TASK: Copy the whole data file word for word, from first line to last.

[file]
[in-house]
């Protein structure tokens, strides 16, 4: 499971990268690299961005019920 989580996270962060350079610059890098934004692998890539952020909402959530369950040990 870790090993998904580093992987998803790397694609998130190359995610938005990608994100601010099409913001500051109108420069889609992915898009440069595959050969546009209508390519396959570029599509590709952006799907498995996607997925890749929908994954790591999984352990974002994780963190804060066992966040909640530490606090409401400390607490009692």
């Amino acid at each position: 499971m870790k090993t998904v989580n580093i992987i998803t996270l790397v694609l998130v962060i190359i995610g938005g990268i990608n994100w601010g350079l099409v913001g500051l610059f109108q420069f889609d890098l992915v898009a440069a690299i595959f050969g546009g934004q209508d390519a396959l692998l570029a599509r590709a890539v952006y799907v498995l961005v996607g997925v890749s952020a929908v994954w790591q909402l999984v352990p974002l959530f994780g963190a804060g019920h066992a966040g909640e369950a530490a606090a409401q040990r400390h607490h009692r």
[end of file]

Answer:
[in-house]
């Protein structure tokens, strides 16, 4: 499971990268690299961005019920 989580996270962060350079610059890098934004692998890539952020909402959530369950040990 870790090993998904580093992987998803790397694609998130190359995610938005990608994100601010099409913001500051109108420069889609992915898009440069595959050969546009209508390519396959570029599509590709952006799907498995996607997925890749929908994954790591999984352990974002994780963190804060066992966040909640530490606090409401400390607490009692």
């Amino acid at each position: 499971m870790k090993t998904v989580n580093i992987i998803t996270l790397v694609l998130v962060i190359i995610g938005g990268i990608n994100w601010g350079l099409v913001g500051l610059f109108q420069f889609d890098l992915v898009a440069a690299i595959f050969g546009g934004q209508d390519a396959l692998l570029a599509r590709a890539v952006y799907v498995l961005v996607g997925v890749s952020a929908v994954w790591q909402l999984v352990p974002l959530f994780g963190a804060g019920h066992a966040g909640e369950a530490a606090a409401q040990r400390h607490h009692r």